Last week, the Minnesota Daily published a piece that detailed the stained college experience of low-income students. As the price of a college education continues to soar, a degree becomes less attainable and more necessary than ever before. I have, on numerous occasions, questioned whether my mounting students loans, two jobs, endless strings of essays, late night caffeine boosts and study dates with overtired friends are worth my time and effort.
People don’t often discuss how body image issues and eating disorders can translate to college. We enter college with the expectations of a pubescent utopia, in which social pressures and expectations wane in the wake of collective acceptance. But this isn’t the case, specifically when it comes to expectations of how women should look.
On April 12, the Students for a Democratic Society student group staged a protest advocating for the disarming of the University of Minnesota Police Department. Demilitarization of United States police is not an unpopular sentiment. In fact, it’s not one I disagree with. However, this protest is extremely misguided. The group preaches for carving a progressive path in society, but its cause feels fruitless. This is because guns in the hands of the UMPD is a nonissue.
A Phi Gamma Delta fraternity member died in late February after a night of partying at a Gamma Phi Beta event. In an article published in the Minnesota Daily last week, the night leading to Mitchell Hoenig’s death was laid out, as well as Greek life involvement in the unfortunate set of events.
Social media has truly engulfed and defined our generation to a degree I doubt anyone could’ve foreseen. It’s gone from beyond a mode of communication and connectivity. There is a clear cultural premium placed on sharing your life online, and failure to do so renders you irrelevant. As such, the way we view the world and each other is fundamentally different than previous generations.
Minnesota lawmakers have recently been reconsidering the process by which University of Minnesota Board of Regents members are chosen. In the current system, the Regent Candidate Advisory Council, a 24-member panel made up of volunteers, make suggestions to state legislators on who they believe are the best candidates. The state legislators' proposals to eliminate the RCAC is a nonsensical, thinly-veiled attempt at granting themselves more authority. As reported by the Star Tribune, Rep. Gene Pelowski, DFL-Winona, who favors repealing the panel, says lawmakers like himself often ignore the RCAC’s recommendations for candidates anyway.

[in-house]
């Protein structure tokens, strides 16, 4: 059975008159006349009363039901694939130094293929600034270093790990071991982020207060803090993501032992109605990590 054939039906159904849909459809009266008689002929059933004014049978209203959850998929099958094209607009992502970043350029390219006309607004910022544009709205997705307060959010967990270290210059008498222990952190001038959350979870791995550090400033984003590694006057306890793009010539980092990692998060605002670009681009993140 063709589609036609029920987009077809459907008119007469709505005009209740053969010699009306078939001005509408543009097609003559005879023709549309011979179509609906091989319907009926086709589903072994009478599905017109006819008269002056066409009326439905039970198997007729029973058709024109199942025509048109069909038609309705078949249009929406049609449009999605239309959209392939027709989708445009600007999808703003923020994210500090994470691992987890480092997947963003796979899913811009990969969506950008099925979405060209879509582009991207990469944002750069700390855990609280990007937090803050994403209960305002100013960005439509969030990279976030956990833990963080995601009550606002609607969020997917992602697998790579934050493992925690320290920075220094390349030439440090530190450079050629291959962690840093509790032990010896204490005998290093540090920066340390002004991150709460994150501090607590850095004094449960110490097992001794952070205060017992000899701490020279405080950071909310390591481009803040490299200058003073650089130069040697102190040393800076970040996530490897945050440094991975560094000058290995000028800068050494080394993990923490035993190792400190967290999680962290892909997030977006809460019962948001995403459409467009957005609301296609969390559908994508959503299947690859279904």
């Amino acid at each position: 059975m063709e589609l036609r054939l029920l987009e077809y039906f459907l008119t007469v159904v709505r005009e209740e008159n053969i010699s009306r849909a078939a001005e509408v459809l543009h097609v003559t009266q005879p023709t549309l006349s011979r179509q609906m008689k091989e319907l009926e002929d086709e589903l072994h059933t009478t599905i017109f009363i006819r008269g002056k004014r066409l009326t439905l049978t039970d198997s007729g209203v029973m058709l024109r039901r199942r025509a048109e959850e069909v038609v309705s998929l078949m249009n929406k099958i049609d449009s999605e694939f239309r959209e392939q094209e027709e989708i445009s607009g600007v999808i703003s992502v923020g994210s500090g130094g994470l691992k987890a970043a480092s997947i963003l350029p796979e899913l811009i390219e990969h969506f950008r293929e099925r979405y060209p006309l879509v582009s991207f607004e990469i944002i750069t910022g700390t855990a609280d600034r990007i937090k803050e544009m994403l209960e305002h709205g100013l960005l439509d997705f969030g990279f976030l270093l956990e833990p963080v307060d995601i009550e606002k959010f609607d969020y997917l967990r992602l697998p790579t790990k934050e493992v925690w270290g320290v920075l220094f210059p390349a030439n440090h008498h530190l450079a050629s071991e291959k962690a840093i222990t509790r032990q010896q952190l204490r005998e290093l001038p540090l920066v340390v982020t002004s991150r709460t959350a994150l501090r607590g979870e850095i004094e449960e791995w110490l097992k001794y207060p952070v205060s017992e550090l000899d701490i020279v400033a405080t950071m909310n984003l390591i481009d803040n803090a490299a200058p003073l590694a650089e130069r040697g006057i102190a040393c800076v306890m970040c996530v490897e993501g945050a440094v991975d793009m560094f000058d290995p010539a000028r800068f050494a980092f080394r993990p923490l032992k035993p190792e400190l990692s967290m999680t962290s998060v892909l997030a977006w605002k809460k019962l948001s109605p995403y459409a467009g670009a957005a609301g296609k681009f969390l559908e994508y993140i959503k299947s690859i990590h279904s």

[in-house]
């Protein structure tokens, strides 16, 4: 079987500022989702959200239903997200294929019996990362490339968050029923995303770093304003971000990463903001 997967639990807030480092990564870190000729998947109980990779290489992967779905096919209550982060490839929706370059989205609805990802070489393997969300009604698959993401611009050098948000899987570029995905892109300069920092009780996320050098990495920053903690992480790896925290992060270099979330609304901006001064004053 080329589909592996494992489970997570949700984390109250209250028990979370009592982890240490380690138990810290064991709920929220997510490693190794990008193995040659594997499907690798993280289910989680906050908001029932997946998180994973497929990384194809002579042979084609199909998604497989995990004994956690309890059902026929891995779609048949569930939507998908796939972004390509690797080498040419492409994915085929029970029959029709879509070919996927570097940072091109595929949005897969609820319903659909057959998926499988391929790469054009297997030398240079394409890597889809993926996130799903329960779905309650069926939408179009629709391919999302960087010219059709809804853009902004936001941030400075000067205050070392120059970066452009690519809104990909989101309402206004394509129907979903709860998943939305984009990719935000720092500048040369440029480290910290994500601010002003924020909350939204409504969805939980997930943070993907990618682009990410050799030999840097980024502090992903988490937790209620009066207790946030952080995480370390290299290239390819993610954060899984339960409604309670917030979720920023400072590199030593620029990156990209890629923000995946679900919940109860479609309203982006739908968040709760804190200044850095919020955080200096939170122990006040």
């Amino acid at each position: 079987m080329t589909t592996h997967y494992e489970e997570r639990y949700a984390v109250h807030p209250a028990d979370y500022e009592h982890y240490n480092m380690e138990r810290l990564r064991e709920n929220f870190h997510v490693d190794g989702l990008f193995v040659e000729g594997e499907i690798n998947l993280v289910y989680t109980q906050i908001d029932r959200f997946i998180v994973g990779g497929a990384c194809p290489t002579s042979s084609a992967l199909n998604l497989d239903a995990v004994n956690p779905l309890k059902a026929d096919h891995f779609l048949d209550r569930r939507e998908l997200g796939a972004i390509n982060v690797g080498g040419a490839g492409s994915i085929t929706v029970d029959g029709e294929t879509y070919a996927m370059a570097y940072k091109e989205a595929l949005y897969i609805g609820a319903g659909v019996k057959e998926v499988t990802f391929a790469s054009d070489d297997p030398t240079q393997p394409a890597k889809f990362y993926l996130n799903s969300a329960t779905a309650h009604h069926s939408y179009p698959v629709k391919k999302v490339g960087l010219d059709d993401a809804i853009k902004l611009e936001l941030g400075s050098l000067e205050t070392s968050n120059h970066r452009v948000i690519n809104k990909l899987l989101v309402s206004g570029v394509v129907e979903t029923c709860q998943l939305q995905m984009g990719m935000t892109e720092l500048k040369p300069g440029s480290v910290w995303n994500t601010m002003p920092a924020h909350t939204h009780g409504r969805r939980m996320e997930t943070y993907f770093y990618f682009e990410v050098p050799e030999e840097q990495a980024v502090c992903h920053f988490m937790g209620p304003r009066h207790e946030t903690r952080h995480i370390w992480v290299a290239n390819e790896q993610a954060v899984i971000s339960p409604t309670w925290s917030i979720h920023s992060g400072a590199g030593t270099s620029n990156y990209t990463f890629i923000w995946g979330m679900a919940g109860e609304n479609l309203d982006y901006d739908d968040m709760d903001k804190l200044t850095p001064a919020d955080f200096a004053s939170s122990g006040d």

There are numerous issues in having a politically motivated protest be facilitated by school administration. Firstly, it undermines the value in student-led civil engagement. Students are receiving massive coverage and being praised for their bravery and activism, when in reality they are only participating in school sanctioned events. I doubt students will learn anything about civil engagement or grassroots activism if they are only following directions.
While divesting from companies which support Israel is certainly a component of the initiative, it’s certainly not the sole focus. It calls for divesting from private prisons and immigrant detention centers, companies which violate indigenous sovereignty.
Not only is it no longer a part of sexual normalcy to maintain romantic feelings for a partner, but it is often the case that it can be one of the biggest violations of social standards. The University of Minnesota isn’t immune to these cultural shifts; in fact, we have in some ways epitomized them.
There was yet another mass shooting in Florida on Valentine’s Day. A 19-year-old man named Nikolas Cruz entered Marjory Stoneman Douglas High School armed with a semi-automatic AR-15 rifle — a weapon he obtained legally — and brutally murdered 17 people including students and school staff.